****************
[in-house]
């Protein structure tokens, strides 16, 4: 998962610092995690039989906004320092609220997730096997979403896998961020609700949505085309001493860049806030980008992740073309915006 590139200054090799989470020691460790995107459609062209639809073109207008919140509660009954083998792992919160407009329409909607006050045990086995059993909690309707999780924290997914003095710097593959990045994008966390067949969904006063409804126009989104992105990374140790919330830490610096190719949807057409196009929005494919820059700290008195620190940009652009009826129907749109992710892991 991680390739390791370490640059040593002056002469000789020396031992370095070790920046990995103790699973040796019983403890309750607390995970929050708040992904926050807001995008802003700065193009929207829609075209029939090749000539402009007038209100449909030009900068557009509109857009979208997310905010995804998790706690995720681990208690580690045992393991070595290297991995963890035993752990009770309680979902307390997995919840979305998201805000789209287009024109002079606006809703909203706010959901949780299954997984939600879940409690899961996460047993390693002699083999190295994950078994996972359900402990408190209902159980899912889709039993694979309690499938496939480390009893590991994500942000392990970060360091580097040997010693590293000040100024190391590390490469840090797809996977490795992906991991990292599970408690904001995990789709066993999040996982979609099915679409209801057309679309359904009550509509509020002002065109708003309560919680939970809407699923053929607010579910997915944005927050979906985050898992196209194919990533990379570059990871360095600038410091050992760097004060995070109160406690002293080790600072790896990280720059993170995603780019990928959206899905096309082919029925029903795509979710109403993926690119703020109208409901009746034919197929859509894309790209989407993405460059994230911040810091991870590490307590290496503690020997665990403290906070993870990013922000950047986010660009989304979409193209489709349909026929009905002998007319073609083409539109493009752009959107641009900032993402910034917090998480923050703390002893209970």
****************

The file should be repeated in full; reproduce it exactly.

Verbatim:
[in-house]
């Protein structure tokens, strides 16, 4: 998962610092995690039989906004320092609220997730096997979403896998961020609700949505085309001493860049806030980008992740073309915006 590139200054090799989470020691460790995107459609062209639809073109207008919140509660009954083998792992919160407009329409909607006050045990086995059993909690309707999780924290997914003095710097593959990045994008966390067949969904006063409804126009989104992105990374140790919330830490610096190719949807057409196009929005494919820059700290008195620190940009652009009826129907749109992710892991 991680390739390791370490640059040593002056002469000789020396031992370095070790920046990995103790699973040796019983403890309750607390995970929050708040992904926050807001995008802003700065193009929207829609075209029939090749000539402009007038209100449909030009900068557009509109857009979208997310905010995804998790706690995720681990208690580690045992393991070595290297991995963890035993752990009770309680979902307390997995919840979305998201805000789209287009024109002079606006809703909203706010959901949780299954997984939600879940409690899961996460047993390693002699083999190295994950078994996972359900402990408190209902159980899912889709039993694979309690499938496939480390009893590991994500942000392990970060360091580097040997010693590293000040100024190391590390490469840090797809996977490795992906991991990292599970408690904001995990789709066993999040996982979609099915679409209801057309679309359904009550509509509020002002065109708003309560919680939970809407699923053929607010579910997915944005927050979906985050898992196209194919990533990379570059990871360095600038410091050992760097004060995070109160406690002293080790600072790896990280720059993170995603780019990928959206899905096309082919029925029903795509979710109403993926690119703020109208409901009746034919197929859509894309790209989407993405460059994230911040810091991870590490307590290496503690020997665990403290906070993870990013922000950047986010660009989304979409193209489709349909026929009905002998007319073609083409539109493009752009959107641009900032993402910034917090998480923050703390002893209970």